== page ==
The underlying mechanism of American democracy–the U.S. election system–has been under attack by foreign hackers. Special Counsel Robert Mueller last week indicted 12 Russian intelligence officers accused of interfering in the 2016 U.S. presidential election. While the Russians are charged with hacking the Democratic National Committee and Hillary Clinton’s campaign, the Department of Homeland Security found that hackers also targeted election systems in 21 states, including battleground states such as Pennsylvania, Virginia, and Florida. And while Congress approved $380 million in grant money for state election officials to upgrade their cybersecurity posture, many American states are ill- equipped to defend against cyberwar waged by nation states. That’s why Cloudflare, a San Francisco-based cybersecurity company, is offering its services free to state and county government websites that support elections, report election results, host voter registration services, and poll location information.
“U.S. elections are local–it can come down to individual people in small counties to make sure the voting is successful,” says Matthew Prince, co-founder of Cloudflare. “These are patriotic heroes and they feel alone and under-resourced. Some election officials feel like it’s them against the entire Russian hacking army.”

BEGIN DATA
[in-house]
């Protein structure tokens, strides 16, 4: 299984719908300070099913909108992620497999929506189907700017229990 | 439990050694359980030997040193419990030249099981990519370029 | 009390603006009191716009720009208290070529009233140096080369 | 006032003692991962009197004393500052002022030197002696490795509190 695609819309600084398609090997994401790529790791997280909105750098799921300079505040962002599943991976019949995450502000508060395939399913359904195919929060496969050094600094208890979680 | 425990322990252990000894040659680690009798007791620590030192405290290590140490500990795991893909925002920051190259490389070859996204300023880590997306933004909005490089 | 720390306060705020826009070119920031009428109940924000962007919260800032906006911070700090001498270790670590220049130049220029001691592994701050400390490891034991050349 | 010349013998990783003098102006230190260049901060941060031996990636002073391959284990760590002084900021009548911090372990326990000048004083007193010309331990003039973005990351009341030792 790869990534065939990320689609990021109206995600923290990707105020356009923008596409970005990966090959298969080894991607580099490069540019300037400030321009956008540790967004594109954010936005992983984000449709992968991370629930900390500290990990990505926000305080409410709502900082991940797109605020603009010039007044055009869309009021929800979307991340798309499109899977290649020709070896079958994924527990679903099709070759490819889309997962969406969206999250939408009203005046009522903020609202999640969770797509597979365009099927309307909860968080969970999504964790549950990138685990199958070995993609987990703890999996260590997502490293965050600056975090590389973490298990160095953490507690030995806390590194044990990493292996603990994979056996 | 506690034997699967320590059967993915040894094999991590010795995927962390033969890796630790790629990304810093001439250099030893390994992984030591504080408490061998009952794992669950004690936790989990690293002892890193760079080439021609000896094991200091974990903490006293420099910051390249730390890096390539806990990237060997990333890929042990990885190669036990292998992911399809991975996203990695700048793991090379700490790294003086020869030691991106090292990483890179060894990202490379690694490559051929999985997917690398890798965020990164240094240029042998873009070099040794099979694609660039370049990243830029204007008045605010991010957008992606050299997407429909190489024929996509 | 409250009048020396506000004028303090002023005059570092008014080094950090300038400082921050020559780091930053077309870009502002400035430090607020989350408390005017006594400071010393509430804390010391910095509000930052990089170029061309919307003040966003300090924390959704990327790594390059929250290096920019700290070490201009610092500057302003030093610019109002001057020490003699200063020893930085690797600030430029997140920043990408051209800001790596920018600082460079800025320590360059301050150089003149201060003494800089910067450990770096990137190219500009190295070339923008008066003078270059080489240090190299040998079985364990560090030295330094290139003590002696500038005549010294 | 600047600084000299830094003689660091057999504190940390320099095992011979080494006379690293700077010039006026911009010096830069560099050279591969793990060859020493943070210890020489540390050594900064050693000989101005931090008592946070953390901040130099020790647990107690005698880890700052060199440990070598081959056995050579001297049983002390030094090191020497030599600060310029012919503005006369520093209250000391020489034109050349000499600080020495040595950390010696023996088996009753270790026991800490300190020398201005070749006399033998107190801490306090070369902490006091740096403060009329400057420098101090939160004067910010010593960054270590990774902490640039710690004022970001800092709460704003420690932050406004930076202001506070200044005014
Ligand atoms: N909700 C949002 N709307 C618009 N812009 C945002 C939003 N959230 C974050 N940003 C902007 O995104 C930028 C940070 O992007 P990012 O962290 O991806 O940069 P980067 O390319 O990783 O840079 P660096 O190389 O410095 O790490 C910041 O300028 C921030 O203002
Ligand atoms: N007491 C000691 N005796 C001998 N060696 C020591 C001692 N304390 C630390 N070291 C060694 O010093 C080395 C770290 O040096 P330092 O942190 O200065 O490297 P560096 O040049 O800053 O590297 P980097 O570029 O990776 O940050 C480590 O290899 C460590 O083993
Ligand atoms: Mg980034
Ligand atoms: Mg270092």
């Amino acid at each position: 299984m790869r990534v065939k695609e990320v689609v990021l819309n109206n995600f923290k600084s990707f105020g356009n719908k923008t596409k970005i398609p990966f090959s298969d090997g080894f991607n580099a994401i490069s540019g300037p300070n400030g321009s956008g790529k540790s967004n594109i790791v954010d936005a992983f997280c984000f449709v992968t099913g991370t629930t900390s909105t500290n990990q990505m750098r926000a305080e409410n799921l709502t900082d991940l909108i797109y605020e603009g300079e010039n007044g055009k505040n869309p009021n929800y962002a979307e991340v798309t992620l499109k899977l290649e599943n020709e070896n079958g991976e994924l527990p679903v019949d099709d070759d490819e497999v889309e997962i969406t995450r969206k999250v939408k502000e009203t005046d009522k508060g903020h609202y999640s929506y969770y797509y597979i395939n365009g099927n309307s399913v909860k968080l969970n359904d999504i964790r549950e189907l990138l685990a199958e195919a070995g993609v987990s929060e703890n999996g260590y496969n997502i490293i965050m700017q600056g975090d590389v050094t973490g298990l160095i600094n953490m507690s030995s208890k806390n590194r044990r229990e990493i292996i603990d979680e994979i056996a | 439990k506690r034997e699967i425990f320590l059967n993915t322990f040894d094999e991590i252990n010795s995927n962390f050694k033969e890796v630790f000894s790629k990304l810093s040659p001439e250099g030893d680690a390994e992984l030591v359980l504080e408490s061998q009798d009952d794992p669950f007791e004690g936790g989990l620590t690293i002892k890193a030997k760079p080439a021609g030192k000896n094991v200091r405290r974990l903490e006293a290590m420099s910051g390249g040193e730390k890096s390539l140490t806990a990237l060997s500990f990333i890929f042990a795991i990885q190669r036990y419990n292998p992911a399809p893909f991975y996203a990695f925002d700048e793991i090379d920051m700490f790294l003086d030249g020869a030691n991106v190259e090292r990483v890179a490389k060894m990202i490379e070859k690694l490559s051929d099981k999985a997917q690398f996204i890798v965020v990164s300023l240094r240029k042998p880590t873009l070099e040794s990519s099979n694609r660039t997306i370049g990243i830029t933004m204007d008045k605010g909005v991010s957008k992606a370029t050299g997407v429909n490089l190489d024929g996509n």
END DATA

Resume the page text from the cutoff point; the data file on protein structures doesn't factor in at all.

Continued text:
Prince says the program, which is called the Athenian Project, has been deployed in some 20 states so far. Cloudflare usually protects big enterprise clients like NASDAQ and Cisco, but Prince says his company’s software was used by every presidential candidate–from Bernie Sanders to Donald Trump–in the 2016 election. Every candidate but Hillary Clinton.
Prince says Cloudflare helped protect Alabama’s election websites against waves of attacks during the fiercely contested special election to replace Senator Jeff Sessions, which was won by Democrat Doug Jones over Republican Ray Moore. Hackers waged DDoS attacks on voter registration sites and tried to attack sites that report poll results. “They are trying to disrupt the confidence of the election process,” says Prince. “The attacks that occurred were less about supporting a candidate and more about attacking the confidence in the system itself.”